These days, counting on Congress to produce a piece of important legislation that can pass in both chambers is like relying on your unemployed, perpetually high roommate to feed your cat while you're away. He'll make a kind of a halfhearted effort, but when you get home, the cat will be dead, and he'll be all, "whatever." It's because the Department of Education has no faith that Congress will be able to agree on badly needed reforms to "No Child Left Behind" by September, as President Obama requested months ago, that it's decided to take matter into its own hands:
Officially called the Elementary and Secondary Education Act, the law requires schools to show that all students are proficient on state standardized reading and math tests by 2014. Schools also must demonstrate yearly progress toward that goal or risk losing federal money.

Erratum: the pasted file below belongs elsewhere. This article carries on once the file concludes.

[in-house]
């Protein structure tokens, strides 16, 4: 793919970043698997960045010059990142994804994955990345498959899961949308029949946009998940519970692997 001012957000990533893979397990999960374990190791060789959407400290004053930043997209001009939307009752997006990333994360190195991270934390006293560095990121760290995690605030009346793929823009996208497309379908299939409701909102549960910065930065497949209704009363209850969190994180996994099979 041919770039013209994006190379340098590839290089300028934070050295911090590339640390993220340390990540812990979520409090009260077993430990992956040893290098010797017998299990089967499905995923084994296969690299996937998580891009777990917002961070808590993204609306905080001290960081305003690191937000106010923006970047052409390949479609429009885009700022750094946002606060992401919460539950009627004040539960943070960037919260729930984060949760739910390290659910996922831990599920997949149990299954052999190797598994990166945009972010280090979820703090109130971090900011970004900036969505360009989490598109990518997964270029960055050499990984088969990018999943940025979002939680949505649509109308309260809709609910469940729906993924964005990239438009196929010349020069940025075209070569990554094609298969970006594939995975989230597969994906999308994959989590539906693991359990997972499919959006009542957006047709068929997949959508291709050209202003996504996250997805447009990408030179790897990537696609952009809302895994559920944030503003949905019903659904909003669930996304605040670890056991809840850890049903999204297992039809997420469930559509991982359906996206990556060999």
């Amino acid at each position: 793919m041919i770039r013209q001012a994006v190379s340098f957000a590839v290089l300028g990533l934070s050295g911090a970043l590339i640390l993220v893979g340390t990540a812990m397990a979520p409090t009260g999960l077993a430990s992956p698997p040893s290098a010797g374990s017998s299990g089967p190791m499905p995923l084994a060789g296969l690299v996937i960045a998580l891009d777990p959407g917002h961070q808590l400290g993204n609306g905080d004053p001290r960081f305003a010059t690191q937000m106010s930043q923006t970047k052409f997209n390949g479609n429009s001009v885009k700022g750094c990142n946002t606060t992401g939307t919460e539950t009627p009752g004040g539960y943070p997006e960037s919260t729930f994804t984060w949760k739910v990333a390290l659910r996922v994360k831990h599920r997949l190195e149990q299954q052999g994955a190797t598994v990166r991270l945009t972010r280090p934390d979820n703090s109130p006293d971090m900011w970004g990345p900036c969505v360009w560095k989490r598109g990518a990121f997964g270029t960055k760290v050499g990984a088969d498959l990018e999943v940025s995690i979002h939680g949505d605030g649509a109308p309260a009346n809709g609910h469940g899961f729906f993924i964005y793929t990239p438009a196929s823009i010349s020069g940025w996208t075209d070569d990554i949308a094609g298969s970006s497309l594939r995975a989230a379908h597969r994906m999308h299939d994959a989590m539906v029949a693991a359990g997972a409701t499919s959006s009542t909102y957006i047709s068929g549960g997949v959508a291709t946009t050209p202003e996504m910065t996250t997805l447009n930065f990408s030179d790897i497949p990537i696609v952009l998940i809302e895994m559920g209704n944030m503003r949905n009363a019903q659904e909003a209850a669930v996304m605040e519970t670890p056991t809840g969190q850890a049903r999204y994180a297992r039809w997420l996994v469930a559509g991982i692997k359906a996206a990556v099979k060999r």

Though specifics haven’t been set, schools would be released from that deadline and annual progress requirements if they agree to such changes as raising academic standards and evaluating teacher effectiveness based on student achievement and other measures, Duncan said. The department will make details public in September, and states could receive waivers this school year.
The chairman of the House Education Committee, Minnesota Republican John Kline, is upset with this move because he insists that Congress was, and still is, totally planning to produce a reform bill. Sure you are, John.
Obama Will Bypass Congress in Easing No Child Left Behind Law [Bloomberg]
Duncan to issue 'No Child' waivers [Politico]